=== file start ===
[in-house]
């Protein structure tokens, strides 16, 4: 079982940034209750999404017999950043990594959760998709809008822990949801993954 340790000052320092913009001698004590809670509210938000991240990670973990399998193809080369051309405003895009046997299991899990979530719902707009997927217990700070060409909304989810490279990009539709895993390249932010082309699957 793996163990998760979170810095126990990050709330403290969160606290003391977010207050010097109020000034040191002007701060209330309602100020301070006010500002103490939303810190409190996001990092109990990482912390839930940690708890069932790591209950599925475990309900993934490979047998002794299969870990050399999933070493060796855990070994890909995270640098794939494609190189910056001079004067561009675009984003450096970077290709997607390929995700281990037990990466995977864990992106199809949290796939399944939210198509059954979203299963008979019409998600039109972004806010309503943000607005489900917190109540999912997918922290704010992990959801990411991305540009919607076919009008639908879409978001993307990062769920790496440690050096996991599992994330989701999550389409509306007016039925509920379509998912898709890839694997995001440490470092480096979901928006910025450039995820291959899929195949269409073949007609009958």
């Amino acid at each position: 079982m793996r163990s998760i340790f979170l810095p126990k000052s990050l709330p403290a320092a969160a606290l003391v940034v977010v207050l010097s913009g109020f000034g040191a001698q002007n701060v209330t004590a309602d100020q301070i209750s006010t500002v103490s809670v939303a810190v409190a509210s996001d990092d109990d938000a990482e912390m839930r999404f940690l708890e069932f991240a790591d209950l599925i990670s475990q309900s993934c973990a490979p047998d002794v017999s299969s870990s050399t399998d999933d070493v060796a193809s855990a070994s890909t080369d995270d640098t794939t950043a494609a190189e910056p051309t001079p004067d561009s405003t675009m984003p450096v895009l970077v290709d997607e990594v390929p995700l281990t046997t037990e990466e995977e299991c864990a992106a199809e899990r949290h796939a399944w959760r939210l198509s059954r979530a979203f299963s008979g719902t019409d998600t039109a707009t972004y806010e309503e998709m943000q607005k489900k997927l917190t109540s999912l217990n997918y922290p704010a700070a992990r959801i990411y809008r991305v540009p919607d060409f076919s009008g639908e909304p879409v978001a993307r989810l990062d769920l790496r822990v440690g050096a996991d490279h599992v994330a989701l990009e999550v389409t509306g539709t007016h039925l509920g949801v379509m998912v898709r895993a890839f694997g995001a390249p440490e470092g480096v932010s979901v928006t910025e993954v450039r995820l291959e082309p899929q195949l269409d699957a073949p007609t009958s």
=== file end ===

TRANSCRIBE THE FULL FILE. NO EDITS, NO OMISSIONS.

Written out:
[in-house]
């Protein structure tokens, strides 16, 4: 079982940034209750999404017999950043990594959760998709809008822990949801993954 340790000052320092913009001698004590809670509210938000991240990670973990399998193809080369051309405003895009046997299991899990979530719902707009997927217990700070060409909304989810490279990009539709895993390249932010082309699957 793996163990998760979170810095126990990050709330403290969160606290003391977010207050010097109020000034040191002007701060209330309602100020301070006010500002103490939303810190409190996001990092109990990482912390839930940690708890069932790591209950599925475990309900993934490979047998002794299969870990050399999933070493060796855990070994890909995270640098794939494609190189910056001079004067561009675009984003450096970077290709997607390929995700281990037990990466995977864990992106199809949290796939399944939210198509059954979203299963008979019409998600039109972004806010309503943000607005489900917190109540999912997918922290704010992990959801990411991305540009919607076919009008639908879409978001993307990062769920790496440690050096996991599992994330989701999550389409509306007016039925509920379509998912898709890839694997995001440490470092480096979901928006910025450039995820291959899929195949269409073949007609009958």
């Amino acid at each position: 079982m793996r163990s998760i340790f979170l810095p126990k000052s990050l709330p403290a320092a969160a606290l003391v940034v977010v207050l010097s913009g109020f000034g040191a001698q002007n701060v209330t004590a309602d100020q301070i209750s006010t500002v103490s809670v939303a810190v409190a509210s996001d990092d109990d938000a990482e912390m839930r999404f940690l708890e069932f991240a790591d209950l599925i990670s475990q309900s993934c973990a490979p047998d002794v017999s299969s870990s050399t399998d999933d070493v060796a193809s855990a070994s890909t080369d995270d640098t794939t950043a494609a190189e910056p051309t001079p004067d561009s405003t675009m984003p450096v895009l970077v290709d997607e990594v390929p995700l281990t046997t037990e990466e995977e299991c864990a992106a199809e899990r949290h796939a399944w959760r939210l198509s059954r979530a979203f299963s008979g719902t019409d998600t039109a707009t972004y806010e309503e998709m943000q607005k489900k997927l917190t109540s999912l217990n997918y922290p704010a700070a992990r959801i990411y809008r991305v540009p919607d060409f076919s009008g639908e909304p879409v978001a993307r989810l990062d769920l790496r822990v440690g050096a996991d490279h599992v994330a989701l990009e999550v389409t509306g539709t007016h039925l509920g949801v379509m998912v898709r895993a890839f694997g995001a390249p440490e470092g480096v932010s979901v928006t910025e993954v450039r995820l291959e082309p899929q195949l269409d699957a073949p007609t009958s």